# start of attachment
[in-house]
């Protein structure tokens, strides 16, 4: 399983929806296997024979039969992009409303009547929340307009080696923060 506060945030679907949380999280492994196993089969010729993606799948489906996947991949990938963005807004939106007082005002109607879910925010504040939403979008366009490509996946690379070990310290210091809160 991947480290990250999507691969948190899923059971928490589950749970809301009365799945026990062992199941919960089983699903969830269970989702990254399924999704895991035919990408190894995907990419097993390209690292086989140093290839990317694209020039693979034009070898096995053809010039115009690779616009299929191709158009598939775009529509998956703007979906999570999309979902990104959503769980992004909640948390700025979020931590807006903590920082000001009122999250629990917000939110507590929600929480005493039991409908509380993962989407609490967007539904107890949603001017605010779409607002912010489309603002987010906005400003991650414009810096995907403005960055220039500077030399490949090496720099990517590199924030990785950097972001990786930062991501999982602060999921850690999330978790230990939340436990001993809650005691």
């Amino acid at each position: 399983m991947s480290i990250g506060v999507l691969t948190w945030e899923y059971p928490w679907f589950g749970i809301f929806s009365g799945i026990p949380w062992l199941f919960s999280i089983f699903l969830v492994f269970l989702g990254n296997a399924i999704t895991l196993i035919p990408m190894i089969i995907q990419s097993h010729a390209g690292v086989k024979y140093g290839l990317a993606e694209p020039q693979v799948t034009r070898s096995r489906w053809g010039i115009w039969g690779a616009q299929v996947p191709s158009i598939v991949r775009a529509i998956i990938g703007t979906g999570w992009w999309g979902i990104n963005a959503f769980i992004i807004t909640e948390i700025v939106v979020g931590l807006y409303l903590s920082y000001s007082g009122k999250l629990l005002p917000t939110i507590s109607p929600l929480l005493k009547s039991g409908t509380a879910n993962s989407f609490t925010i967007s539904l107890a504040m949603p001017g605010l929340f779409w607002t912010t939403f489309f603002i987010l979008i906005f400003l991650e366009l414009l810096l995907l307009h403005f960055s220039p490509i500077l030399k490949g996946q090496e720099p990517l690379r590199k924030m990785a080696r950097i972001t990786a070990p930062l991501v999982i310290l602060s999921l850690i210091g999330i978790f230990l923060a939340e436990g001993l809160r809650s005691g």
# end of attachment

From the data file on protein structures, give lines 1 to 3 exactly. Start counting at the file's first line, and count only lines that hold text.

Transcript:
[in-house]
């Protein structure tokens, strides 16, 4: 399983929806296997024979039969992009409303009547929340307009080696923060 506060945030679907949380999280492994196993089969010729993606799948489906996947991949990938963005807004939106007082005002109607879910925010504040939403979008366009490509996946690379070990310290210091809160 991947480290990250999507691969948190899923059971928490589950749970809301009365799945026990062992199941919960089983699903969830269970989702990254399924999704895991035919990408190894995907990419097993390209690292086989140093290839990317694209020039693979034009070898096995053809010039115009690779616009299929191709158009598939775009529509998956703007979906999570999309979902990104959503769980992004909640948390700025979020931590807006903590920082000001009122999250629990917000939110507590929600929480005493039991409908509380993962989407609490967007539904107890949603001017605010779409607002912010489309603002987010906005400003991650414009810096995907403005960055220039500077030399490949090496720099990517590199924030990785950097972001990786930062991501999982602060999921850690999330978790230990939340436990001993809650005691």
């Amino acid at each position: 399983m991947s480290i990250g506060v999507l691969t948190w945030e899923y059971p928490w679907f589950g749970i809301f929806s009365g799945i026990p949380w062992l199941f919960s999280i089983f699903l969830v492994f269970l989702g990254n296997a399924i999704t895991l196993i035919p990408m190894i089969i995907q990419s097993h010729a390209g690292v086989k024979y140093g290839l990317a993606e694209p020039q693979v799948t034009r070898s096995r489906w053809g010039i115009w039969g690779a616009q299929v996947p191709s158009i598939v991949r775009a529509i998956i990938g703007t979906g999570w992009w999309g979902i990104n963005a959503f769980i992004i807004t909640e948390i700025v939106v979020g931590l807006y409303l903590s920082y000001s007082g009122k999250l629990l005002p917000t939110i507590s109607p929600l929480l005493k009547s039991g409908t509380a879910n993962s989407f609490t925010i967007s539904l107890a504040m949603p001017g605010l929340f779409w607002t912010t939403f489309f603002i987010l979008i906005f400003l991650e366009l414009l810096l995907l307009h403005f960055s220039p490509i500077l030399k490949g996946q090496e720099p990517l690379r590199k924030m990785a080696r950097i972001t990786a070990p930062l991501v999982i310290l602060s999921l850690i210091g999330i978790f230990l923060a939340e436990g001993l809160r809650s005691g």